Flu vaccine prevents hospitalization in children

November 17, 2017, Public Health Ontario
influenza
Electron microscopy of influenza virus. Credit: CDC

Children vaccinated against influenza are significantly less likely to experience serious complications from the virus that could land them in hospital, new research from Public Health Ontario (PHO) and the Institute for Clinical Evaluative Sciences (ICES) has found.

Published in the Nov. 17 issue of PLOS ONE, the study found that young children who were fully vaccinated against influenza saw their risk of hospitalization due to influenza infection drop by 60 per cent overall. Even for children partially vaccinated against influenza (i.e., those who received one dose of influenza during their first ), risk of hospitalization due to influenza dropped by 39 per cent.

"Influenza can cause serious illness, especially in , but there hasn't been a lot of research that has examined the magnitude of the influenza vaccine's effectiveness at preventing kids from getting really sick and being hospitalized," says Dr. Jeff Kwong, a scientist in Applied Immunization Research and Evaluation at PHO and a senior scientist at ICES. Dr. Kwong is the senior author of the research paper.

"This research paper helps fill that gap by showing how effective the can be at protecting young kids against serious complications from influenza infections," adds Dr. Kwong.

The researchers examined nearly 10,000 Ontario hospital records of children aged six months to under five years where a respiratory specimen was collected and tested for influenza; 12.8 per cent showed lab-confirmed influenza. The scientists included four influenza seasons - 2010-11 to 2013-14 - and broke the data down to compare children who were fully vaccinated, partially vaccinated and those who didn't get the vaccine. They also compared variations by age group and the circulating each season.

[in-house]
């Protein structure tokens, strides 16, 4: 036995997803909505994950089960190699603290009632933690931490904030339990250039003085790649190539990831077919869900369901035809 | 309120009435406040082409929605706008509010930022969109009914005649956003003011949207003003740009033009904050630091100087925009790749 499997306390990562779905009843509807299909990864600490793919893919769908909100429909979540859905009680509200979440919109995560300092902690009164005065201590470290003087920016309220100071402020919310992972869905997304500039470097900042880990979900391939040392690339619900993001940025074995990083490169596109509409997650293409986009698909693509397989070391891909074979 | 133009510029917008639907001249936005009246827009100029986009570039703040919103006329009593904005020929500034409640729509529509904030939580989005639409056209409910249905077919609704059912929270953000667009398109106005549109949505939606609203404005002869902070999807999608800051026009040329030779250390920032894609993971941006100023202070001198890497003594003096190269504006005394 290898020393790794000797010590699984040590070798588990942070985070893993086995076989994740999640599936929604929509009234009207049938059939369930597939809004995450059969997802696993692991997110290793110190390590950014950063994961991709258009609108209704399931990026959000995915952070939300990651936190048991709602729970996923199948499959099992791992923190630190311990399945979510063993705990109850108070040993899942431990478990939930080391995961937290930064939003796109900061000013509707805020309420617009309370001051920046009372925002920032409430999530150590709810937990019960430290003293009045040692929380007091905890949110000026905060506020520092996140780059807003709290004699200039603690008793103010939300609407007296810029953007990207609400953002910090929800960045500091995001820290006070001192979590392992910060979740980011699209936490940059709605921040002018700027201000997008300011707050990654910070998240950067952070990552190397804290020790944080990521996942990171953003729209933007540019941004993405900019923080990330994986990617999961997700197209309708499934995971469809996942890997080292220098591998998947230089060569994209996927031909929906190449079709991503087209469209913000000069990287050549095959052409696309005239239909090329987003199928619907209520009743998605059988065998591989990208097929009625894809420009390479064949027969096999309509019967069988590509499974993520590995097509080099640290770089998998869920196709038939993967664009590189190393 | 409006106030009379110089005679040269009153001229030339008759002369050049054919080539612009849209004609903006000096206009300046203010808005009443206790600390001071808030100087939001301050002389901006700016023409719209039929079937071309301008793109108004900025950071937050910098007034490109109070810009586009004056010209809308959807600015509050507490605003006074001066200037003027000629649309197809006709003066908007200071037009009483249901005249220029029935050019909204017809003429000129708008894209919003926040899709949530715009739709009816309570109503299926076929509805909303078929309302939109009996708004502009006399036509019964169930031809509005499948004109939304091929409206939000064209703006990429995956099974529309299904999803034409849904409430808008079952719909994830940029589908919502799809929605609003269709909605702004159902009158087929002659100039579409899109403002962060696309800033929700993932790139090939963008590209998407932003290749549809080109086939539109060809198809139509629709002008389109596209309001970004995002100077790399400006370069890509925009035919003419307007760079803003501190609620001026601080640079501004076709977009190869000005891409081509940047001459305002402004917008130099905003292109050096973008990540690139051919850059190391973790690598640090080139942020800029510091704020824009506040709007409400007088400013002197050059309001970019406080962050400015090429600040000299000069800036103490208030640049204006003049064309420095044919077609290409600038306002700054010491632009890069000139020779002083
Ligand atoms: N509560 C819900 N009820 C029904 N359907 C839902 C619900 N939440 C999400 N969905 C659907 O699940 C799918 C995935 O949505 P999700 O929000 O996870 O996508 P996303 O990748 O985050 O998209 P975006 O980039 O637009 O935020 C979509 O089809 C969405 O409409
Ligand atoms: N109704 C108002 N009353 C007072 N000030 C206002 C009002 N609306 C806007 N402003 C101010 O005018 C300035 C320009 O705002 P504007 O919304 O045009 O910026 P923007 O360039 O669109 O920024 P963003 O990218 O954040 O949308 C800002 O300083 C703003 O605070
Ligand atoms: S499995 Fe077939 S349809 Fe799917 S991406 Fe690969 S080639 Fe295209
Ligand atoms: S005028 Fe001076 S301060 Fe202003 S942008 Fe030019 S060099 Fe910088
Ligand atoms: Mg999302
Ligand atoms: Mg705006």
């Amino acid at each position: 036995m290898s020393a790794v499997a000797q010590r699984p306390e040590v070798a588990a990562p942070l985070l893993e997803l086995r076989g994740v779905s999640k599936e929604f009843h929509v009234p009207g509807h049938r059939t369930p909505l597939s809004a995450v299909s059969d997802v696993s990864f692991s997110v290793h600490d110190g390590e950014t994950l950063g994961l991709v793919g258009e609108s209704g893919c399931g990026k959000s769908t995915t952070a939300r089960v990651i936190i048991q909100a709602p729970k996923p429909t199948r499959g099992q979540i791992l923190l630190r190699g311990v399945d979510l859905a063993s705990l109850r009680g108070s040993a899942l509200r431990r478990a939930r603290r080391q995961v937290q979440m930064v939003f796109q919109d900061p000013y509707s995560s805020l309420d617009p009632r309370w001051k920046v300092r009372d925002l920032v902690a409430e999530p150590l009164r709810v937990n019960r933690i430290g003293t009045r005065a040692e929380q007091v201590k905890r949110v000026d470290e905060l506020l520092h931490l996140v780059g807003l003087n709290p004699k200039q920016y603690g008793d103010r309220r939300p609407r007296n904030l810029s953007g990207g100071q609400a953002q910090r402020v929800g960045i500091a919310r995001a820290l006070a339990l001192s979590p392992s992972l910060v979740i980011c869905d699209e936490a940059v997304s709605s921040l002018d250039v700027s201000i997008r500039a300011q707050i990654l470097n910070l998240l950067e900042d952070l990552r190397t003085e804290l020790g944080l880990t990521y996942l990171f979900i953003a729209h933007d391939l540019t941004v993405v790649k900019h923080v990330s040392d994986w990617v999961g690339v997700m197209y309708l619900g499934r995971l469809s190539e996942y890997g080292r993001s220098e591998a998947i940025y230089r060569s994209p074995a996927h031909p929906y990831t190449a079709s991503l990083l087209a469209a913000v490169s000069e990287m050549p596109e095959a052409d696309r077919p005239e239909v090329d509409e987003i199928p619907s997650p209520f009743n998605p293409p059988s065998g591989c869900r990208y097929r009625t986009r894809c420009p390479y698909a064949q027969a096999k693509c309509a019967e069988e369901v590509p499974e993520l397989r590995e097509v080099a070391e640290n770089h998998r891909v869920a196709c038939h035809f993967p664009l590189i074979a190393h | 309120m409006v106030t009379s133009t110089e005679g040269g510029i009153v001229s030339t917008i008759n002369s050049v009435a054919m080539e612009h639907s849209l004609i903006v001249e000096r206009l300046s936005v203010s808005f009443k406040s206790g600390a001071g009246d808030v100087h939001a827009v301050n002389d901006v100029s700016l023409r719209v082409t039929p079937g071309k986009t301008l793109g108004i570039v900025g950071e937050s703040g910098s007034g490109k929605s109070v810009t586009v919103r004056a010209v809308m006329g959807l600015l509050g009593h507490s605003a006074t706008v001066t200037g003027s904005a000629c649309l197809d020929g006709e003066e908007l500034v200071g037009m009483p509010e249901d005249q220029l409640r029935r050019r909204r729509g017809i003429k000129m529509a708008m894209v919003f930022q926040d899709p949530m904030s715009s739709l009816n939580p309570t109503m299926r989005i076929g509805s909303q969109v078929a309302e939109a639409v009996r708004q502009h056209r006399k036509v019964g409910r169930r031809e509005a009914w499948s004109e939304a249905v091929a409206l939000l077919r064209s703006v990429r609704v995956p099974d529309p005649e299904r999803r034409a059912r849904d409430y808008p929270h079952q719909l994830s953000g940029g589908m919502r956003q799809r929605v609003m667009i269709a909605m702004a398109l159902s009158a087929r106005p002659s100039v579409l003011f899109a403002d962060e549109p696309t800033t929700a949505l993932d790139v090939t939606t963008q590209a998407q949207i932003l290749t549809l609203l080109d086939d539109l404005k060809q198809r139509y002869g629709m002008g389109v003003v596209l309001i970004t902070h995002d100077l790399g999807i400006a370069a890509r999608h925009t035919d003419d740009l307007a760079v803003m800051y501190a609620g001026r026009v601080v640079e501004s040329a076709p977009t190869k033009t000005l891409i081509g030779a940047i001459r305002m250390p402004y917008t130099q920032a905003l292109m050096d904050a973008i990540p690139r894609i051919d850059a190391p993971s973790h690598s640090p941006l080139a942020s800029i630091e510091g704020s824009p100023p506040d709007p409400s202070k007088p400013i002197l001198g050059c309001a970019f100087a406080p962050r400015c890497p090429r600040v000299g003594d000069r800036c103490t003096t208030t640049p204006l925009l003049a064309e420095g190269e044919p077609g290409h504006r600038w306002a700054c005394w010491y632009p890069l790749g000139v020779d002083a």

Overall, fully vaccinated aged two- to four-years-old saw their risk of hospitalization due to influenza drop by 67 per cent while those aged six to 23 months saw their risk drop by 48 per cent.

"These results show that flu vaccines are effective at preventing hospitalizations in young kids, and this extended to those who received their vaccination in two consecutive seasons. This contributes to the evidence that this group should be receiving their seasonal vaccine annually to prevent such serious outcomes," says Sarah Buchan, a PhD candidate at the University of Toronto and the study's lead author.

Explore further: Annual influenza vaccination does not prevent natural immunity

Related Stories

Annual influenza vaccination does not prevent natural immunity

November 14, 2017
Earlier studies have suggested that having repeated annual influenza vaccination can prevent natural immunity to the virus, and potentially increase the susceptibility to influenza illness in the event of a pandemic, or when ...

Live attenuated flu vaccine not effective for children in 2015-16

August 10, 2017
(HealthDay)—During the 2015 to 2016 season, influenza vaccines reduced the risk of influenza illness, but the live attenuated vaccine was ineffective among children 2 to 17 years of age, according to a study published in ...